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12 October, 2 November 1848 and 5 January 1849 — Father Joseph Chevron to his family and friends, Tonga

Translated by Mary Williamson, September 2018

Based on the document sent, APM dossier Chevron.

Two sheets of paper forming eight written pages.

Tonga 12th October 1848.
It is a year last month since I wrote to you via the ship the Arche d’Alliance; since then I have had several chances to write again, either via the English warships or even via the mission’s schooner that visited us last July; but since the sailing of the Arche d’Alliance, I have been occupied, I would say, almost excessively. Even at the present moment, I am scarcely less so, but I believe that you will be anxious after such a long silence.
I think that I told you in my last letter that I had just taken on a new establishment and that I had left Pea to the Reverend Father Calinon at the diocese of Saint Claude to go, at the request of the Tui Toga (Toui Tonga), the supreme chief of the archipelago (at least in title), and chief of the fort where he lives. Here I am then, at Mua, which you can see on the map of Tonga that I have sent you. If I was to redo this map today, I think that I would make it more accurate, for since my time at Mua, I have been continually voyaging by sea. I think that there is not a single tree on the bays of Pea, Vaini or Moua or the coast of Hahake that I do not know. Not a week passes without my setting sail at least twice. So, I am beginning to become a sailor. I have two craft, one European and the other in the local style. It is in that, that I go from Mua to Pea, Hologa, Vaini, Hahake and to all the little villages and dwellings that are scattered all along the shore. The longest trips are about two hours with a favourable wind and with a head wind, four hours or more. Several months passed last year, where visiting the sick required me to travel almost every day.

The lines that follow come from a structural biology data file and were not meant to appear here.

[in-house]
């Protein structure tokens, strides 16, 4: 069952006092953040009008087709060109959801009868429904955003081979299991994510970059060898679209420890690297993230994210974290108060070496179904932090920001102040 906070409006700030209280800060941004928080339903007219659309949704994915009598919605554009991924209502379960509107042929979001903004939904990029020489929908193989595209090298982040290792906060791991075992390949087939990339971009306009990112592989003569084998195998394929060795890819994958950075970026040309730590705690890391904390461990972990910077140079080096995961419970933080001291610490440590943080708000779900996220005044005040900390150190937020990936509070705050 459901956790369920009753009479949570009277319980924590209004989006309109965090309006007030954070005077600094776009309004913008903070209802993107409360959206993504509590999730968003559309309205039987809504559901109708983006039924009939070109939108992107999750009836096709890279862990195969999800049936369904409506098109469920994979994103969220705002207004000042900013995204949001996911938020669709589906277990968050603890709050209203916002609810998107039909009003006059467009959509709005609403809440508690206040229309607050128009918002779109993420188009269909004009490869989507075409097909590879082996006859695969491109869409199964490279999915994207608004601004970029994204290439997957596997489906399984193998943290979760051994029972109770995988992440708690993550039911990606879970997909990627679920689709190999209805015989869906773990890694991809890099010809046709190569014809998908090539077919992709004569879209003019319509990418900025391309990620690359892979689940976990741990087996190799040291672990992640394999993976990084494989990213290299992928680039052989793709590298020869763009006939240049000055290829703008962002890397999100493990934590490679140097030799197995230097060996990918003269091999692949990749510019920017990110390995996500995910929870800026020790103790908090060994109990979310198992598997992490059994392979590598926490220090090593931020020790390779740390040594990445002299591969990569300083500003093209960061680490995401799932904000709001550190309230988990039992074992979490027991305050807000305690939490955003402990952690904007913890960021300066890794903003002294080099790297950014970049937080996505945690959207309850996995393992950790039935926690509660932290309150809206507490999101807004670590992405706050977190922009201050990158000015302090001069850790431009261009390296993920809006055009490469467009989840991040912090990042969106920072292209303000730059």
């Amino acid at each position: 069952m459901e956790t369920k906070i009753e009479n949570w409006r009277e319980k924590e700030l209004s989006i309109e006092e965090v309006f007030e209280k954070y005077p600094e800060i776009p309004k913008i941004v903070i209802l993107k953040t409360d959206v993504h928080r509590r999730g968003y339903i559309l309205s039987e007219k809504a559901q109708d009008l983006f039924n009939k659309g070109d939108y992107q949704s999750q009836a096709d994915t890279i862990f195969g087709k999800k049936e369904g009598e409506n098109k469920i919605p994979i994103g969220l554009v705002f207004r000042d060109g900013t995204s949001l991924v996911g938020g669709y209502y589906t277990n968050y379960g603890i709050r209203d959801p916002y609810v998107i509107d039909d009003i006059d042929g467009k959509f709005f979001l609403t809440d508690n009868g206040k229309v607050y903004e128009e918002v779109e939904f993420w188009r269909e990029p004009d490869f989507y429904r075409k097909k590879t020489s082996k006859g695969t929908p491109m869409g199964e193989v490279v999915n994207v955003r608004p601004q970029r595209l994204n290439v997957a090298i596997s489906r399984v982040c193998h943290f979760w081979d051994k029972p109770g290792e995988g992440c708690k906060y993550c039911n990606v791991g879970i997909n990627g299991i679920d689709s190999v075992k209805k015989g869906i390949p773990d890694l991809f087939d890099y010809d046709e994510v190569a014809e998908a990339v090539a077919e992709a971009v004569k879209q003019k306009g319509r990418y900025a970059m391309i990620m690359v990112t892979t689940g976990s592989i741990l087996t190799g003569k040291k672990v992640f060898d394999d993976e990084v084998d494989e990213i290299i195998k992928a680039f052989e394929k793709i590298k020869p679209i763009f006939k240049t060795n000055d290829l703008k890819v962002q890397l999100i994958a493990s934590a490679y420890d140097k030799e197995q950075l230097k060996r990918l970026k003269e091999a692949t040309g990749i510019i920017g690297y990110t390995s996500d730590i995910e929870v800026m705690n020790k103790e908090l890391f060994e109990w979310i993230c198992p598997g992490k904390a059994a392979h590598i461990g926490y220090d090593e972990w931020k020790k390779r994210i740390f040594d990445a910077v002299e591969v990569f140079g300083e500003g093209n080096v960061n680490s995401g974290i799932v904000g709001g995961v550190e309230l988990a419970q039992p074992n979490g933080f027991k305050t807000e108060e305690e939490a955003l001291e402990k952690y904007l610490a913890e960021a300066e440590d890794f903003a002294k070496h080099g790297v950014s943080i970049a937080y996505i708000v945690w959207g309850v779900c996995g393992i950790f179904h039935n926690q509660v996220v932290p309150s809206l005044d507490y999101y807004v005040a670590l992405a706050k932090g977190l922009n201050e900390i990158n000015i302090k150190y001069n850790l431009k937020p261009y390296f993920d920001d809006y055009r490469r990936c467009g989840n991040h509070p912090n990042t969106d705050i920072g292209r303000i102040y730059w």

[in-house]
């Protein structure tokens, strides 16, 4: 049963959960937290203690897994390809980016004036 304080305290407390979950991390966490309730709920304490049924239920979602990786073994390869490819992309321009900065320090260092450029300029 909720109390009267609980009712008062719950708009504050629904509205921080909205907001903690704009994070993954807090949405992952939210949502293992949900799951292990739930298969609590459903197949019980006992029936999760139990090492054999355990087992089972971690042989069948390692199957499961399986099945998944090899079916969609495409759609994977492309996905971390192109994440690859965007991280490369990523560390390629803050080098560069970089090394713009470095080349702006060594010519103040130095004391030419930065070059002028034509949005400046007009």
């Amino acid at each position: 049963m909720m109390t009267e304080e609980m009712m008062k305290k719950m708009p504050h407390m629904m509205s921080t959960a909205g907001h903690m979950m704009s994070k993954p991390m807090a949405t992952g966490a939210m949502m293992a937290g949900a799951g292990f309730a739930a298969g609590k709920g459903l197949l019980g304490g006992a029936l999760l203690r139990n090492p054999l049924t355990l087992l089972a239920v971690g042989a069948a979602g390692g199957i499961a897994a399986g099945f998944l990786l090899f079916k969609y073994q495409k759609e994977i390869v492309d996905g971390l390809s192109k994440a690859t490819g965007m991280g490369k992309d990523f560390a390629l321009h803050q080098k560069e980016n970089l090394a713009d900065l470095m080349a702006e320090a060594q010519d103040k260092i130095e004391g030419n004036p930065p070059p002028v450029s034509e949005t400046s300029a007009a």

This lifestyle seems to suit my health; since I have been voyaging this way by sea, I have not suffered pain or illness; The toothaches that were so frequent before have almost disappeared. So that at this moment I am, as far as my health is concerned, as well as one could wish; It even seems to me I could be less weak than in the past, as I can help to row and manoeuvre the boat as is needed, which I would not have been able to do before without feeling some discomfort. The establishment where I live is situated on the sea shore which it overlooks from about fifteen feet away, so that we have one of the most beautiful views in the country. The wide bay where we are, opens out opposite our establishment so that we can see the passage of the ships that arrive in the bay. The establishment here is a bit larger than the one at Pea and we have hopes of enlarging it more. We have a vegetable garden which provides us (at least for this year, I think because it is new) with the most beautiful yellow carrots, the loveliest lettuces and endives that you could possibly see, I do not mean only here, but even in the most carefully tended gardens in France. Sorrel also grows abundantly. Since the month of June, we have this produce in overabundance. I have not mentioned the beans which grow naturally here and are not a bad type. Spring onions grow very well too. There, as far as gardening is concerned, are all the things that we have at the moment. Of all the seeds that you have sent up till now, only the impatiens have done well. We have a farmyard that only has Muscovy ducks, because of the difficulty of keeping our garden safe from the invasion of hens; in the current month they have given us an abundance of eggs. We have tried to preserve some; we do not yet know it we have been able to succeed.